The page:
Japanese garden

haven for serenity

and contemplation

 

Looking for a quiet corner in our noisy world? Japanese gardens are designed to promote peace and offer an environment conducive to meditation.

Like life, gardens may appear simple but rich in beauty and experience. They are miniature replicas of larger landscapes. Sand, water, bridges, and particular plants are carefully placed. Every item is significant and maintained according to tradition.

Japanese gardens were constructed for the pleasure of emperors from as early as 500 and 600 A.D. They originated on the island of Honshu, Japan in connection with the Shinto religion.  Chinese Daoism and Amida Buddhism also influenced early gardens.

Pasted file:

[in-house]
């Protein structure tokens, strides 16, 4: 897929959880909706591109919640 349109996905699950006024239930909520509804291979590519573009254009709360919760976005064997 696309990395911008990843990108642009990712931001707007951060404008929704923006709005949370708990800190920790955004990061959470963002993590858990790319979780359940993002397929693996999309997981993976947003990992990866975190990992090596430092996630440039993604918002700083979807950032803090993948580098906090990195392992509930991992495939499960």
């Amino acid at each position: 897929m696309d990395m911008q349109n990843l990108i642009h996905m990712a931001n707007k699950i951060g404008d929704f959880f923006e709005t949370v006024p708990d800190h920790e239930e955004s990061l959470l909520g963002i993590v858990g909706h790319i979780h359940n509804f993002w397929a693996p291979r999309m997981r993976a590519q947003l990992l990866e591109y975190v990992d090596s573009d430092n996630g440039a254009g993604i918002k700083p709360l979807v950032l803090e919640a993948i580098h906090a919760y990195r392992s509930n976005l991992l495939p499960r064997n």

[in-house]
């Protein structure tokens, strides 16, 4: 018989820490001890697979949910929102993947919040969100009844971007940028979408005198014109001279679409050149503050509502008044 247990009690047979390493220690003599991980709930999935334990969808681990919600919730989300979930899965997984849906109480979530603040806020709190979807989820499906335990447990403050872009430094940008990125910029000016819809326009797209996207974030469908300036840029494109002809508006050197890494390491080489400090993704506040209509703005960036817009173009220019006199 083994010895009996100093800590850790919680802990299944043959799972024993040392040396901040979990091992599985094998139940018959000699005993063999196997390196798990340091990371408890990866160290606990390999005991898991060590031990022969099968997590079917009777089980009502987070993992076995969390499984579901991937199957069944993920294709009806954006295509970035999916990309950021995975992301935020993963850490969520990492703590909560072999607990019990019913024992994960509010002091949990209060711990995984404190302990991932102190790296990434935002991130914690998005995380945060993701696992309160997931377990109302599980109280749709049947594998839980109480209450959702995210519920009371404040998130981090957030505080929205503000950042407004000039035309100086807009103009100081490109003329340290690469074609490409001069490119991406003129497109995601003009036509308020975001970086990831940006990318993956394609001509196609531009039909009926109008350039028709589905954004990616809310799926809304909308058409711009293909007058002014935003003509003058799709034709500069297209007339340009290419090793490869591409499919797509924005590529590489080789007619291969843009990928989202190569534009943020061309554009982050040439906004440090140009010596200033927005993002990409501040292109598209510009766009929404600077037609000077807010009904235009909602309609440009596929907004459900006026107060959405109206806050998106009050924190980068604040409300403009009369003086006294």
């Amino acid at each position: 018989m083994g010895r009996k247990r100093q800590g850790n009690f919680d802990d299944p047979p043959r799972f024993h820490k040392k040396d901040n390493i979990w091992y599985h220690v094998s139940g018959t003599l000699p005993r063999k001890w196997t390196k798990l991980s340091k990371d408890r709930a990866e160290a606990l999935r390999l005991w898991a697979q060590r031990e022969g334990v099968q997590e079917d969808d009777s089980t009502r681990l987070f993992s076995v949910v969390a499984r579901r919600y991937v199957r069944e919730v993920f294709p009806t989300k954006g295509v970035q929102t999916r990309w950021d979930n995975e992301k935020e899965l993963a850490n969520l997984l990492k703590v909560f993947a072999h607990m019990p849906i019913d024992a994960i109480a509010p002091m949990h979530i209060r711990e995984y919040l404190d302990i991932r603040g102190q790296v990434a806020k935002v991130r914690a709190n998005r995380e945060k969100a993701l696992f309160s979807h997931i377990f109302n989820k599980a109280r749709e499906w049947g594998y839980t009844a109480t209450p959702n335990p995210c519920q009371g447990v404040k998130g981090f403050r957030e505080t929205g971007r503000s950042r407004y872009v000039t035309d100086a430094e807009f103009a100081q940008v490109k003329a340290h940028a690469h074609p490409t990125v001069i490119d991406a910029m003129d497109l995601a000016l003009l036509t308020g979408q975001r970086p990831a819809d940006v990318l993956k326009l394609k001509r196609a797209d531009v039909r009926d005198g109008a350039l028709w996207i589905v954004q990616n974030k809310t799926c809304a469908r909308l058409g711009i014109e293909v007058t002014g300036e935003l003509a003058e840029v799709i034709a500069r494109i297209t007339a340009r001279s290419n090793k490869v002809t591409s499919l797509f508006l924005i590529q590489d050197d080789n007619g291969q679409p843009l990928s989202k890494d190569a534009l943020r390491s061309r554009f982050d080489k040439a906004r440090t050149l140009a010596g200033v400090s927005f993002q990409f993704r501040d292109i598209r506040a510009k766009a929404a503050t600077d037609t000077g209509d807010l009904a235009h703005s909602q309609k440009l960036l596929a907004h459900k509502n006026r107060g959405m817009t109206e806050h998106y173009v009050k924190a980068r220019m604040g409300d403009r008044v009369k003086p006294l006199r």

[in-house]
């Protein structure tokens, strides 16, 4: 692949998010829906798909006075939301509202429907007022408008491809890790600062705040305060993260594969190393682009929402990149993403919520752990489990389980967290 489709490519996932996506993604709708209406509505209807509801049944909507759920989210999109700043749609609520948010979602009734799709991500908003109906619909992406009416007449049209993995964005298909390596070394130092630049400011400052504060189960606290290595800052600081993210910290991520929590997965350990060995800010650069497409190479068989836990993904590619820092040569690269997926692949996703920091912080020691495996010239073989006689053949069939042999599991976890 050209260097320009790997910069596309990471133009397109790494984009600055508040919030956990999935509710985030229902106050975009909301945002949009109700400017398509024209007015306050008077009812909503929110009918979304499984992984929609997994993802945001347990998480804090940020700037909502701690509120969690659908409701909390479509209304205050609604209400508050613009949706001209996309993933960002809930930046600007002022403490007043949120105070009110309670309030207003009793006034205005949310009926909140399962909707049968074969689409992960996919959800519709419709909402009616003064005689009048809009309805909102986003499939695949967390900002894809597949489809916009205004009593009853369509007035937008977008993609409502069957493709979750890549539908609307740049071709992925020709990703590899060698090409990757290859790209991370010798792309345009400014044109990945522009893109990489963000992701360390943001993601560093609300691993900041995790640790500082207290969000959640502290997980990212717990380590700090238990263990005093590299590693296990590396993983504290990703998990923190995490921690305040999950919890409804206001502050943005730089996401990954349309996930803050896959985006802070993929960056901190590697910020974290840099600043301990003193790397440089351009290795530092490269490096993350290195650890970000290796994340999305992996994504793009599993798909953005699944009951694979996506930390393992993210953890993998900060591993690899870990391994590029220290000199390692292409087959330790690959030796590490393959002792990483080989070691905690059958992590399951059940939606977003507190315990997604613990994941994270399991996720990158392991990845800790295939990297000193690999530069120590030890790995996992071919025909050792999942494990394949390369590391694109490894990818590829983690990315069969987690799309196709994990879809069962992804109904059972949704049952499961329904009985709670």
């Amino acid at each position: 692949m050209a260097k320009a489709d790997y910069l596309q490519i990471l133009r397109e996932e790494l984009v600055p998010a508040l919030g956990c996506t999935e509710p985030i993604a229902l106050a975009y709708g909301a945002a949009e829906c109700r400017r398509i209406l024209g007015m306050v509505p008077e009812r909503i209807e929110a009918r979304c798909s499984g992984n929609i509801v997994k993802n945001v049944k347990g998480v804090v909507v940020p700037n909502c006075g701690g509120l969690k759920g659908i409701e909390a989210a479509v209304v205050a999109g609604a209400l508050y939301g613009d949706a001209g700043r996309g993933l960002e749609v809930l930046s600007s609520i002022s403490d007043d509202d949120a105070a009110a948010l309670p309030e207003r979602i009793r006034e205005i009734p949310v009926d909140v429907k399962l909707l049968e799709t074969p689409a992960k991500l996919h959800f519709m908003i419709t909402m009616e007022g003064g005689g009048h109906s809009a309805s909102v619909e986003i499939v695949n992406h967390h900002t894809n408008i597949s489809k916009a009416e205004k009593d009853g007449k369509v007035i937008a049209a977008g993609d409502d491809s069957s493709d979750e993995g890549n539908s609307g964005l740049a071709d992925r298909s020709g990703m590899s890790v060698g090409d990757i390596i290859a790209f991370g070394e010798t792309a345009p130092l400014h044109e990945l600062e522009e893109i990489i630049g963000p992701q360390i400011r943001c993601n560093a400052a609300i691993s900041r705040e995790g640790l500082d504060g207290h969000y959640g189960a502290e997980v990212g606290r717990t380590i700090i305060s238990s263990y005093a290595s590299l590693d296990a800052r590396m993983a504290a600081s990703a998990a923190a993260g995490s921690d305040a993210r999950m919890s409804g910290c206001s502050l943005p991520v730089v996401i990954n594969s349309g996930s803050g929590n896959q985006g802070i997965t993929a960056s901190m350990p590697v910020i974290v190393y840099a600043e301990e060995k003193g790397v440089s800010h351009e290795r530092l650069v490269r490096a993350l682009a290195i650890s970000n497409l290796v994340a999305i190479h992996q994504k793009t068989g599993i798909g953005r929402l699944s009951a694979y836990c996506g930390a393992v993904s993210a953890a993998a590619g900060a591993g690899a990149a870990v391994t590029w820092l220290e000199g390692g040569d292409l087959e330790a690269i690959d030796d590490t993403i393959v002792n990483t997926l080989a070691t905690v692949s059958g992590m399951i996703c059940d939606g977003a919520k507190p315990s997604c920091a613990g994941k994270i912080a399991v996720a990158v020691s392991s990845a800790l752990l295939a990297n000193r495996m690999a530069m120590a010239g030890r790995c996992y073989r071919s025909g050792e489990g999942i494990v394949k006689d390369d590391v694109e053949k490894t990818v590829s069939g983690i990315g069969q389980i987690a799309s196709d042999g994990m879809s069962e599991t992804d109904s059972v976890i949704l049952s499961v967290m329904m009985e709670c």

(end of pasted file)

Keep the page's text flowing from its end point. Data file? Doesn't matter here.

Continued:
Seek public gardens in your area for opportunities to relax and enjoy quiet moments of thought and prayer. A simple online search will point you in the right direction. The Midwest has many from which to choose.

From 1910 to 1939 George and Nelle Fabyan designed and constructed the Fabyan Japanese Garden in Geneva, Illinois seen in these photos. The garden has undergone two extensive renovations since their passing. Now owned by the Forest Preserve District of Kane County, it is operated by the Preservation Partners of Fox Valley. The garden is open from May 1 through October 15th. For hours and directions, see http://www.ppfv.org/fabyan.htm or call 630-377-6424.

©Mary K. Doyle

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